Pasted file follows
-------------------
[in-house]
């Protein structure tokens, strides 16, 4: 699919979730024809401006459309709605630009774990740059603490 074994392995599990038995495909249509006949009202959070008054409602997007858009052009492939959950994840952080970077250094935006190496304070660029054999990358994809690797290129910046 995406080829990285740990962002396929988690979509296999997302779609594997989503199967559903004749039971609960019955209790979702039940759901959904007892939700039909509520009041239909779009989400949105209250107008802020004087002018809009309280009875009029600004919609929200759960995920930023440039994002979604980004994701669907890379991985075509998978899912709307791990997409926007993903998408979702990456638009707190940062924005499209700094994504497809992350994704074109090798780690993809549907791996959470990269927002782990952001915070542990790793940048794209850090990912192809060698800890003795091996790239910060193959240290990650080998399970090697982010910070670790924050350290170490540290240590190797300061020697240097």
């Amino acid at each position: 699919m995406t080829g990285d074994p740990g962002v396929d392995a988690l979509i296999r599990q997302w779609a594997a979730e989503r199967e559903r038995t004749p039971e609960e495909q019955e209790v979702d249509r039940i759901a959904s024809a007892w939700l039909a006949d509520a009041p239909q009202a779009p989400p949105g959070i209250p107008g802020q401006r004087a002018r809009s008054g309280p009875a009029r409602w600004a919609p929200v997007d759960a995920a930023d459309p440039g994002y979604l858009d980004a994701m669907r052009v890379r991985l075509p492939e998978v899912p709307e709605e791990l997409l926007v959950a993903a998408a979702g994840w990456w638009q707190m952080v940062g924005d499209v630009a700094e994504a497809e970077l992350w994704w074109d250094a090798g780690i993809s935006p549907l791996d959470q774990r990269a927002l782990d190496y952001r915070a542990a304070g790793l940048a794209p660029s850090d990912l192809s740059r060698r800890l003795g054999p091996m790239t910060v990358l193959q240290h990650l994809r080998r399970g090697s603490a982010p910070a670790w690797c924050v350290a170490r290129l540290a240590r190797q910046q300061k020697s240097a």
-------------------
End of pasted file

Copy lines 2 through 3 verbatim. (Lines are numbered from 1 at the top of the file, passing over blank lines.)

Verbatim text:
């Protein structure tokens, strides 16, 4: 699919979730024809401006459309709605630009774990740059603490 074994392995599990038995495909249509006949009202959070008054409602997007858009052009492939959950994840952080970077250094935006190496304070660029054999990358994809690797290129910046 995406080829990285740990962002396929988690979509296999997302779609594997989503199967559903004749039971609960019955209790979702039940759901959904007892939700039909509520009041239909779009989400949105209250107008802020004087002018809009309280009875009029600004919609929200759960995920930023440039994002979604980004994701669907890379991985075509998978899912709307791990997409926007993903998408979702990456638009707190940062924005499209700094994504497809992350994704074109090798780690993809549907791996959470990269927002782990952001915070542990790793940048794209850090990912192809060698800890003795091996790239910060193959240290990650080998399970090697982010910070670790924050350290170490540290240590190797300061020697240097």
């Amino acid at each position: 699919m995406t080829g990285d074994p740990g962002v396929d392995a988690l979509i296999r599990q997302w779609a594997a979730e989503r199967e559903r038995t004749p039971e609960e495909q019955e209790v979702d249509r039940i759901a959904s024809a007892w939700l039909a006949d509520a009041p239909q009202a779009p989400p949105g959070i209250p107008g802020q401006r004087a002018r809009s008054g309280p009875a009029r409602w600004a919609p929200v997007d759960a995920a930023d459309p440039g994002y979604l858009d980004a994701m669907r052009v890379r991985l075509p492939e998978v899912p709307e709605e791990l997409l926007v959950a993903a998408a979702g994840w990456w638009q707190m952080v940062g924005d499209v630009a700094e994504a497809e970077l992350w994704w074109d250094a090798g780690i993809s935006p549907l791996d959470q774990r990269a927002l782990d190496y952001r915070a542990a304070g790793l940048a794209p660029s850090d990912l192809s740059r060698r800890l003795g054999p091996m790239t910060v990358l193959q240290h990650l994809r080998r399970g090697s603490a982010p910070a670790w690797c924050v350290a170490r290129l540290a240590r190797q910046q300061k020697s240097a």